“Discussing the threat of infection with others who are highly anxious can be comforting at first, but can risk escalation of anxiety and fear.”
Just be mindful of how you’re talking about it, and with whom — everyone’s dealing with this situation in their own way.
Recognise the difference between helpful worry and unhelpful worry
It’s natural to feel an increased level of anxiety and threat at the moment — but as Allan said, it’s important to identify when hyper-vigilance becomes more of a hindrance than a help.
“Helpful worry is an appropriate level of worry, and can drive us to take sensible precautions; unhelpful worry is thinking constantly about the threat and focusing on worst case scenarios to the point that we feel helpless, panicky and unable to act,” said Allan. “Behaviours like monitoring physical symptoms, checking the news and being vigilant about hygiene can help us feel better to an extent, but if we find ourselves becoming overly-focused on these activities this can feed into a pattern of escalating stress and worry which is unhelpful.”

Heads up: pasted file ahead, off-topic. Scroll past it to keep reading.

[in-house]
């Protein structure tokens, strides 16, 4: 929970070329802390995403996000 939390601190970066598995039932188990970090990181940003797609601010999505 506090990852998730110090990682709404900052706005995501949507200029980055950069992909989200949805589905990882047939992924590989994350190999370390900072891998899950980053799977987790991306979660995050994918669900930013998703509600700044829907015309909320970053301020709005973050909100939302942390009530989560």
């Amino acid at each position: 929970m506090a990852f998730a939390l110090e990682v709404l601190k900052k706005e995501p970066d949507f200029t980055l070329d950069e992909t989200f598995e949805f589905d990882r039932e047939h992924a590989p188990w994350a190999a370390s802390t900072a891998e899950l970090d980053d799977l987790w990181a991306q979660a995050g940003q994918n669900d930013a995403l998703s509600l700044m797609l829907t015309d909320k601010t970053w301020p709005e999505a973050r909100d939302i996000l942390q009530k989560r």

It’s worth noting that stress weakens the immune system, so your state of mind might be making you more vulnerable. But seeking out articles like this and paying attention to your mental health is as important as taking care of your physical health, and will give you more control over this.
Try practicing a daily 10-minute mindfulness meditation during this time, something Touroni highly recommends. “Mindfulness allows us to become more aware of our thoughts and feelings and to see how we can become entangled in them in ways that are not necessarily helpful,” she said.